From the very outset, it is not without warrant to assert that EPM has an entirely different category for humanity than other worldviews. In fact, by definition, EPM eliminates the concept of category, since there is not distinction. Further, not only is there no vertical distinction between God and man, there is no horizontal distinction between man and other forms of life. This is explicit in the concept of reincarnation found in EPM. Reincarnation in EPM is the view that all souls are eternal and will eventually find their way back to the One, yet reincarnation also requires that the death of individual and person is the end of that personality or individual (156-158). Thus, person or individual are fleeting terms to describe what is an alarming practical implication of EPM: a soul which at one time manifested itself as a butterfly and later as an English bulldog. There is no intrinsic value in the human being, only in the impersonal soul which is and always will be identified as the One.

As Sire points out, most people from the West look to EPM because the quest for meaning was rejected in the expression of theism or in the hopelessness of nihilism. Ironically, the West’s journey to the East merely finds another way to be disappointed (158). To put it another way, the West rejects their culture in hopes that the East proposes something more enlightening, only to find a different impeding worldview expression.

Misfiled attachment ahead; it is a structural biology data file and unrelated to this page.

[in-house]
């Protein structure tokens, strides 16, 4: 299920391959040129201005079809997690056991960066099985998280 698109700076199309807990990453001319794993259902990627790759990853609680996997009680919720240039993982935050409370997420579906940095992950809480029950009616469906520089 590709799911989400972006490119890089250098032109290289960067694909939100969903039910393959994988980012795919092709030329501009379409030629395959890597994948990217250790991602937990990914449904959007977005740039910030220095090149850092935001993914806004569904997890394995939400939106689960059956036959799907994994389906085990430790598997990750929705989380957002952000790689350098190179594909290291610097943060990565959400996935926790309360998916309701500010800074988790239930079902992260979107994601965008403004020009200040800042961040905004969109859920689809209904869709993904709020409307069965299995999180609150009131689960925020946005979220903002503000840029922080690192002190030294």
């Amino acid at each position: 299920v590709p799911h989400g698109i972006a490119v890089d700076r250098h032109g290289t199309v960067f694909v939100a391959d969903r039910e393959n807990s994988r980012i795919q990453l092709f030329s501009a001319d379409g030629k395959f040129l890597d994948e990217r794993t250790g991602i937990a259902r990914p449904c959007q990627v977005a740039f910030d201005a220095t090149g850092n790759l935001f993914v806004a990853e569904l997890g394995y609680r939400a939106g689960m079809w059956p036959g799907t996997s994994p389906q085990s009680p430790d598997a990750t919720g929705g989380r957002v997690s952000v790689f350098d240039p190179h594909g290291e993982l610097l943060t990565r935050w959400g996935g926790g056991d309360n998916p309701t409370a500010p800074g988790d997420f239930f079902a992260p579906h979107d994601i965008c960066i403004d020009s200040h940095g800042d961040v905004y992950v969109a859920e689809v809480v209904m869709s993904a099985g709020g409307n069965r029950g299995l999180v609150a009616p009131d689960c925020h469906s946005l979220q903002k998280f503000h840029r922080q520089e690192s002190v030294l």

Perhaps at this point, it would seem as though the West can only presumably reject EPM because it is a foreign way of thinking from traditional western categories. That is to say, in the transaction from foreign to familiar, those who reject EPM do so because they have not yet been enlightened to a familiarity to EPM. Moreover, if that is true, it could also be suggested that rejecting a long, established Eastern worldview tradition is in fact a racism of sorts. This would be viewed as a racism towards the value of Asian culture.

Yet by maintaining the results that come about from embracing EPM, the opposite proves true. Christian theism demands that every human being is made in the image of God and therefore has value and worth. This is worked out in ethics, politics, society and culture for anyone maintaining a theistic worldview.

Based on that presupposition, only those who reject EPM can uphold the value of Asian culture and personhood. This is why it is a false dichotomy to suggest that one must embrace Asian importance by embracing EPM. On the contrary, Asian importance can only be maintained by rejecting EPM. No doubt, there are vast ramifications to global and individual ethics when this embrace/reject option is considered. The East is saturated with a dominance of both atheism and pantheism, yet the political and cultural structure of these worldviews are strictly reinforced by expressions of communism and socialism, such as the People’s Republic of China. This is one example of the consequence of worldviews. But it is a clearer example of why Asian importance can only continue to grow as a good ethical cultivation by an equal distancing oneself from EPM."